Calendula is thought to help skin regenerate more quickly after injury because it helps promote the repairing of skin cells. It’s safe for using on babies and is a common ingredient in healing salves, including diaper rash ointments.
You can see my Citrus Dream Soap Recipe that is colored yellow from the Calendula.
Ouch! You might be thinking! That’s a hot herb! And yes, it is. But cayenne contains capsaicin, which is excellent for soothing joints and sore muscles. It also has analgesic properties. You can find out more about Cayenne’s healing properties in How to Make Your Own Natural Quikclot and How to Make a Pain Relieving Salve.
This sweet-smelling plant has small white flowers which are used along with the leaves to make teas, tinctures, and topical preparations such as salves. There is some evidence that chamomile may have effects similar to cortisone.
Like Calendula, Chamomile also has anti-inflammatory and antiseptic properties. Used internally, it is soothing to the nervous system and is a relaxing herb commonly used in teas. The essential oil can be used as well as the herb. Here is my recipe for Relaxation Tea, which uses Chamomile herb.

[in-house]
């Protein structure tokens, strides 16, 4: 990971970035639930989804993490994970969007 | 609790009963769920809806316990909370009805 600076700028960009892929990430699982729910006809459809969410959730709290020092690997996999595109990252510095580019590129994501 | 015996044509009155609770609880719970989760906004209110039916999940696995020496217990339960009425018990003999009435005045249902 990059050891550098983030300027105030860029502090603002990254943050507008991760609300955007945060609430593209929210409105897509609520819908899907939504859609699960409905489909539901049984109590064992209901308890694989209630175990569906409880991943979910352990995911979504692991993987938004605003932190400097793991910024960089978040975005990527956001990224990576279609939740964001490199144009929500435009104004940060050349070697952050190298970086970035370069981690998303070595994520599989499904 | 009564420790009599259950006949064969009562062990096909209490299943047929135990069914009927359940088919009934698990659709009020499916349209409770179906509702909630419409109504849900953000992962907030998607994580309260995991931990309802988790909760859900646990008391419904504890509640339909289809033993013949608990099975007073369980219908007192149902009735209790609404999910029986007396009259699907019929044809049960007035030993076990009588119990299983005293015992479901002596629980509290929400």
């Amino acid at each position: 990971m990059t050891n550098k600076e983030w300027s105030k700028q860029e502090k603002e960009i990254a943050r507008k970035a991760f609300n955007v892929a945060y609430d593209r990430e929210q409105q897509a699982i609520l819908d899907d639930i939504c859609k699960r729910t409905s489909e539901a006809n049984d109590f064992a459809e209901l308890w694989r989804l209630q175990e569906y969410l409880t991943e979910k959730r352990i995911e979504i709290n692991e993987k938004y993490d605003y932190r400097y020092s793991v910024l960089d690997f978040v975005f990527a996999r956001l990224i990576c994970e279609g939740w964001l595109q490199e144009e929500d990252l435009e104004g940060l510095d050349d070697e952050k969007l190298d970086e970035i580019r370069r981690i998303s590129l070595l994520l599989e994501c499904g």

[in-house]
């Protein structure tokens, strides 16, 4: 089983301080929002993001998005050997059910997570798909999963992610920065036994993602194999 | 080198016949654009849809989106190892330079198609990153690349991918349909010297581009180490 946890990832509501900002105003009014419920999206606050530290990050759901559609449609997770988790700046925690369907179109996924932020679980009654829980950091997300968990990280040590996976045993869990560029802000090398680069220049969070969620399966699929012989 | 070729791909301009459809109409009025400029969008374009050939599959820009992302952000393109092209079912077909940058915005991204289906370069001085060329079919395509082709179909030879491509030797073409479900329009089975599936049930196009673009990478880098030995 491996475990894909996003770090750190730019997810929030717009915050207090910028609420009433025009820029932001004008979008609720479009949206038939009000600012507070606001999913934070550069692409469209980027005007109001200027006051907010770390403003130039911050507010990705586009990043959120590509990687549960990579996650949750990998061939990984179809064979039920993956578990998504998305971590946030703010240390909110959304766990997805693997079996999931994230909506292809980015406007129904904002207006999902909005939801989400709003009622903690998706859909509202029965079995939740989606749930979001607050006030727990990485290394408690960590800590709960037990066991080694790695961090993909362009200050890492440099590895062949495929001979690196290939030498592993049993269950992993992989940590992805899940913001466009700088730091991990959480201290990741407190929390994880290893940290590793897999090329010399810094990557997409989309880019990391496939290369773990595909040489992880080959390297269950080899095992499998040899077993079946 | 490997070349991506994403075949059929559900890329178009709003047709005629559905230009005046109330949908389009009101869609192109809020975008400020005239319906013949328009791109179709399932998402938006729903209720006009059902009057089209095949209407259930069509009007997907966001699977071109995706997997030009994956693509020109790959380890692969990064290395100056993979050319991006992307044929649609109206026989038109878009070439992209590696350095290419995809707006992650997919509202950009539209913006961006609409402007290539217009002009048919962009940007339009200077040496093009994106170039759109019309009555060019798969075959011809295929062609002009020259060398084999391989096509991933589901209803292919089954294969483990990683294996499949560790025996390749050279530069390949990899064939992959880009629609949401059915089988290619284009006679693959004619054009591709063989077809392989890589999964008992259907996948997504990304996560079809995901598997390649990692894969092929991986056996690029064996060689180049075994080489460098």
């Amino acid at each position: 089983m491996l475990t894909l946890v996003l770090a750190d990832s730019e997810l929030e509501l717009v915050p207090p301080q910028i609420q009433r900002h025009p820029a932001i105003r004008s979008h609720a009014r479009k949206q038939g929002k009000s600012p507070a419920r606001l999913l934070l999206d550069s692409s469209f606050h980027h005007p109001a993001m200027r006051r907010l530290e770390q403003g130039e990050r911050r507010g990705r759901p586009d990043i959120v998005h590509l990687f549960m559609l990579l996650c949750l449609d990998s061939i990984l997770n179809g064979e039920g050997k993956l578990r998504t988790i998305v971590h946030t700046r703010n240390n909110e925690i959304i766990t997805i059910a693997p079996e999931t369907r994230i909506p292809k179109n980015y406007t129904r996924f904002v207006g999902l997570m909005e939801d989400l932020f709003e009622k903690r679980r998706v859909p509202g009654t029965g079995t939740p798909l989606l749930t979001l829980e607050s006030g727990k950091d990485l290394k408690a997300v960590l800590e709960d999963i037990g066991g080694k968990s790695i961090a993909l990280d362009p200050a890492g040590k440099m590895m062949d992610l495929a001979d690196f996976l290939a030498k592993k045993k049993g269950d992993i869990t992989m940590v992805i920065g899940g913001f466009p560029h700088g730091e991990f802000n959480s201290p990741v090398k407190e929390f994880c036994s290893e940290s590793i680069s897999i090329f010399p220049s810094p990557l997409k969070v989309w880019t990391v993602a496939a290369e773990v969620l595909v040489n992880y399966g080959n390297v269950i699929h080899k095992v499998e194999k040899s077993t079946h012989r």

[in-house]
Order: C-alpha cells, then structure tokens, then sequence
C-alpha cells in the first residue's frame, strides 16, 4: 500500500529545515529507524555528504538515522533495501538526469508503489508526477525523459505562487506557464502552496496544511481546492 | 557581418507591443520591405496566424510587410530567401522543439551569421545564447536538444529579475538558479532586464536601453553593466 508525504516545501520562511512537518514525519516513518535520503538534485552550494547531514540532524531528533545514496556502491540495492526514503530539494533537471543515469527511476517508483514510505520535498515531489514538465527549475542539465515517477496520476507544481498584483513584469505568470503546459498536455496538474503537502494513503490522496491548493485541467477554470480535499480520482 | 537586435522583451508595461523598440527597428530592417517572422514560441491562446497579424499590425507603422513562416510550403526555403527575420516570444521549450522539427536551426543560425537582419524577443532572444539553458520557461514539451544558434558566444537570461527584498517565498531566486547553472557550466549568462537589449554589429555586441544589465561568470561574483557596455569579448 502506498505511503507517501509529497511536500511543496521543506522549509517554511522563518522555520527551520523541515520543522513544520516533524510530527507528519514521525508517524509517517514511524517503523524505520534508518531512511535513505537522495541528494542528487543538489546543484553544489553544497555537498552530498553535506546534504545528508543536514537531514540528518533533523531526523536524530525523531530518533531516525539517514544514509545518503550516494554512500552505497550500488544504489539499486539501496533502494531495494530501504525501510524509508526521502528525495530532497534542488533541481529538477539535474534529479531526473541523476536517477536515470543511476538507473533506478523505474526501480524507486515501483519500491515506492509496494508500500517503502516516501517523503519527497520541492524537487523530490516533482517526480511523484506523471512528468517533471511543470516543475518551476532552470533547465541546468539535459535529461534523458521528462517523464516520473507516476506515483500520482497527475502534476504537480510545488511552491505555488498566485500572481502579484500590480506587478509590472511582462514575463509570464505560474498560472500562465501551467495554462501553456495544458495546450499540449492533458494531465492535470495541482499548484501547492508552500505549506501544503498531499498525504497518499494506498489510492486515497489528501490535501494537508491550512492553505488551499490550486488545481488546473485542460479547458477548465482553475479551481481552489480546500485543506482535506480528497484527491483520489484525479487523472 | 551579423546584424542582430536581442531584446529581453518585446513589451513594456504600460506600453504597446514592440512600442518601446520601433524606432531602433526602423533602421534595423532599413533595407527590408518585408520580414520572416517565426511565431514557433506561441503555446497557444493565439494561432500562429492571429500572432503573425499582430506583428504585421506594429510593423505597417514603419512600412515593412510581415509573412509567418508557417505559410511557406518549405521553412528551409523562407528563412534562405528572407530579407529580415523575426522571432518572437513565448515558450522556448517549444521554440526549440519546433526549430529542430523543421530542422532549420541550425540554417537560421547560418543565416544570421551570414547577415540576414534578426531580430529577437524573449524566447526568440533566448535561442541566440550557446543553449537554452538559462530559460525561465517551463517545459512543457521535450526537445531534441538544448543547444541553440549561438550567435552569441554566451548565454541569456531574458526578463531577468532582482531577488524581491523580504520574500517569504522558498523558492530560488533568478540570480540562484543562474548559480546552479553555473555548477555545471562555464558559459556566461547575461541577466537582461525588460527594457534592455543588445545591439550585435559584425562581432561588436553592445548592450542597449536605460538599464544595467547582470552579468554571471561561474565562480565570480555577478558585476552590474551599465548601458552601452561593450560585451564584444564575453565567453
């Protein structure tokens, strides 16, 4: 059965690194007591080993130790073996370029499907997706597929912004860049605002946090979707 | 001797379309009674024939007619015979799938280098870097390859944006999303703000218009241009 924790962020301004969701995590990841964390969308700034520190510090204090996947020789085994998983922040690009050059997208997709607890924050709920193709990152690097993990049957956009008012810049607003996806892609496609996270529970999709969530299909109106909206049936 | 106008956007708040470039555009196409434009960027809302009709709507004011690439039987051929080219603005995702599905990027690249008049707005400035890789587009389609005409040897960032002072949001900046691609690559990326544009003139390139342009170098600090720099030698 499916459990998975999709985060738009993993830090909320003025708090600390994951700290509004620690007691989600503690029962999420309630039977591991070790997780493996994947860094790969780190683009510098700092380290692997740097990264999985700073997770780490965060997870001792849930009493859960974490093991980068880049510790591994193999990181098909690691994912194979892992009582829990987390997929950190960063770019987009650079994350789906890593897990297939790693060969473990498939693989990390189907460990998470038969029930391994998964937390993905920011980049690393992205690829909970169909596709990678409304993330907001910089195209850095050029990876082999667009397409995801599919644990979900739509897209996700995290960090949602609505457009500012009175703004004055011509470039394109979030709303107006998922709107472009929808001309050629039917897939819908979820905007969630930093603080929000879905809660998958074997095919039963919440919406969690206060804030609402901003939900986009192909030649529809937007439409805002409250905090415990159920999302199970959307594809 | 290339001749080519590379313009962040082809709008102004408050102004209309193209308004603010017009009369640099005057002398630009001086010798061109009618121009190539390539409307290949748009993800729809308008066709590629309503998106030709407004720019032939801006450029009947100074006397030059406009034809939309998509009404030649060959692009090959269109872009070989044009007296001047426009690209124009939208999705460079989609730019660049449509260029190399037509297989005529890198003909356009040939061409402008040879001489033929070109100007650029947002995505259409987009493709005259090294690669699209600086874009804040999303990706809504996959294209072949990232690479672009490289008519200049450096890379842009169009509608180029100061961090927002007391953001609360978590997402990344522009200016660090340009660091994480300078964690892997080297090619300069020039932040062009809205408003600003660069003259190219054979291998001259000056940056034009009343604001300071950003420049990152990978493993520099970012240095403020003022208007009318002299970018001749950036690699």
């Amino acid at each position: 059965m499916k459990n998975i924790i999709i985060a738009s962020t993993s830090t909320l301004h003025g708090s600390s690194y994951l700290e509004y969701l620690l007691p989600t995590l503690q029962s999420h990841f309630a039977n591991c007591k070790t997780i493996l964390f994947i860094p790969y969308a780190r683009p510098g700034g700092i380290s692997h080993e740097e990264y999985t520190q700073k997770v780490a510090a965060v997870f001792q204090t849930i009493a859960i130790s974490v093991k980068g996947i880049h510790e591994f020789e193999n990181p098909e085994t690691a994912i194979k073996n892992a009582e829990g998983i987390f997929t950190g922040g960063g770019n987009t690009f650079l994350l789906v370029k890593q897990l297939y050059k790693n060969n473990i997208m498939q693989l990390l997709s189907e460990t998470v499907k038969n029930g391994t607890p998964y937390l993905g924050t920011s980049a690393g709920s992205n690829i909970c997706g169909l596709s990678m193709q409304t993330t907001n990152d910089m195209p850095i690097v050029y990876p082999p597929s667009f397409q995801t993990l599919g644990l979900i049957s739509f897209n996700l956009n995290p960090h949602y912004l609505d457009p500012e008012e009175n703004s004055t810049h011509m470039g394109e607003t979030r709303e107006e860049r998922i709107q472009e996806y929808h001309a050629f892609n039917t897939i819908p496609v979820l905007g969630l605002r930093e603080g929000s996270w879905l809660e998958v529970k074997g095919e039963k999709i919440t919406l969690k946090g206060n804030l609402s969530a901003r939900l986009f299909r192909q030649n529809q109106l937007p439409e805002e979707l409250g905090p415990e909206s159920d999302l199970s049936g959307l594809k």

Here is my homemade soap recipe: Chamomile Infused Hot Process Soap, if you’d like to check this skin soothing bar out!
I grew up with this desert plant growing in my backyard. With its ability to survive the harshest conditions in the Mojave Desert, it has become a plant well-known to be helpful in a variety of ways.
A tea made with chaparral is wonderful for skin irritations and sunburn. It has antibacterial properties, as well. Used in a salve or liniment, it helps with wound healing, soothing itchy rashes, and infections.
You can see my directions for How to Make Chaparral Salve here.